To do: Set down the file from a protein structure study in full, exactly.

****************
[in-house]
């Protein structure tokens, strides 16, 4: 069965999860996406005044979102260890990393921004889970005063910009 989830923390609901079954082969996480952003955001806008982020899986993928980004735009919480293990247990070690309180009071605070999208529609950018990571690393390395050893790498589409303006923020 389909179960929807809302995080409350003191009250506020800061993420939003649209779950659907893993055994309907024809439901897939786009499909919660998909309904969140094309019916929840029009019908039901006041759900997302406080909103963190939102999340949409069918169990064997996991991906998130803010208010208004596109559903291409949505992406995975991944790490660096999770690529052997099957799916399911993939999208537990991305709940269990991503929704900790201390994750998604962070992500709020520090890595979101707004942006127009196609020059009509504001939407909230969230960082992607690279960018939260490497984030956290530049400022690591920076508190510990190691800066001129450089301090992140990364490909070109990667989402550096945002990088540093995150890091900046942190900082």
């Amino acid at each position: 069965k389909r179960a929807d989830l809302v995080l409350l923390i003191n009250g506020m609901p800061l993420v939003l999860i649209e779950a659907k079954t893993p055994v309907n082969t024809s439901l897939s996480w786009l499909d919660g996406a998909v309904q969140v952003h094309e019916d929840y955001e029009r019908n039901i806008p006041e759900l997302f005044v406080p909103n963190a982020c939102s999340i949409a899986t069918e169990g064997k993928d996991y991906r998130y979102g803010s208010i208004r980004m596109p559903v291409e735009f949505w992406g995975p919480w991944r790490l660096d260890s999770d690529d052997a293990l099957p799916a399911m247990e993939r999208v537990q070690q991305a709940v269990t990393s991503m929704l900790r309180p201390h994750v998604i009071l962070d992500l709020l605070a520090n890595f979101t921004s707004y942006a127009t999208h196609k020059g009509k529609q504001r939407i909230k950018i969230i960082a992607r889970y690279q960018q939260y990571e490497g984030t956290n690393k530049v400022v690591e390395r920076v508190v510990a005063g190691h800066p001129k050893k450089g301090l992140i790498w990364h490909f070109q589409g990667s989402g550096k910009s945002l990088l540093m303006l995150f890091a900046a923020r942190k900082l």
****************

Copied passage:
[in-house]
């Protein structure tokens, strides 16, 4: 069965999860996406005044979102260890990393921004889970005063910009 989830923390609901079954082969996480952003955001806008982020899986993928980004735009919480293990247990070690309180009071605070999208529609950018990571690393390395050893790498589409303006923020 389909179960929807809302995080409350003191009250506020800061993420939003649209779950659907893993055994309907024809439901897939786009499909919660998909309904969140094309019916929840029009019908039901006041759900997302406080909103963190939102999340949409069918169990064997996991991906998130803010208010208004596109559903291409949505992406995975991944790490660096999770690529052997099957799916399911993939999208537990991305709940269990991503929704900790201390994750998604962070992500709020520090890595979101707004942006127009196609020059009509504001939407909230969230960082992607690279960018939260490497984030956290530049400022690591920076508190510990190691800066001129450089301090992140990364490909070109990667989402550096945002990088540093995150890091900046942190900082």
């Amino acid at each position: 069965k389909r179960a929807d989830l809302v995080l409350l923390i003191n009250g506020m609901p800061l993420v939003l999860i649209e779950a659907k079954t893993p055994v309907n082969t024809s439901l897939s996480w786009l499909d919660g996406a998909v309904q969140v952003h094309e019916d929840y955001e029009r019908n039901i806008p006041e759900l997302f005044v406080p909103n963190a982020c939102s999340i949409a899986t069918e169990g064997k993928d996991y991906r998130y979102g803010s208010i208004r980004m596109p559903v291409e735009f949505w992406g995975p919480w991944r790490l660096d260890s999770d690529d052997a293990l099957p799916a399911m247990e993939r999208v537990q070690q991305a709940v269990t990393s991503m929704l900790r309180p201390h994750v998604i009071l962070d992500l709020l605070a520090n890595f979101t921004s707004y942006a127009t999208h196609k020059g009509k529609q504001r939407i909230k950018i969230i960082a992607r889970y690279q960018q939260y990571e490497g984030t956290n690393k530049v400022v690591e390395r920076v508190v510990a005063g190691h800066p001129k050893k450089g301090l992140i790498w990364h490909f070109q589409g990667s989402g550096k910009s945002l990088l540093m303006l995150f890091a900046a923020r942190k900082l």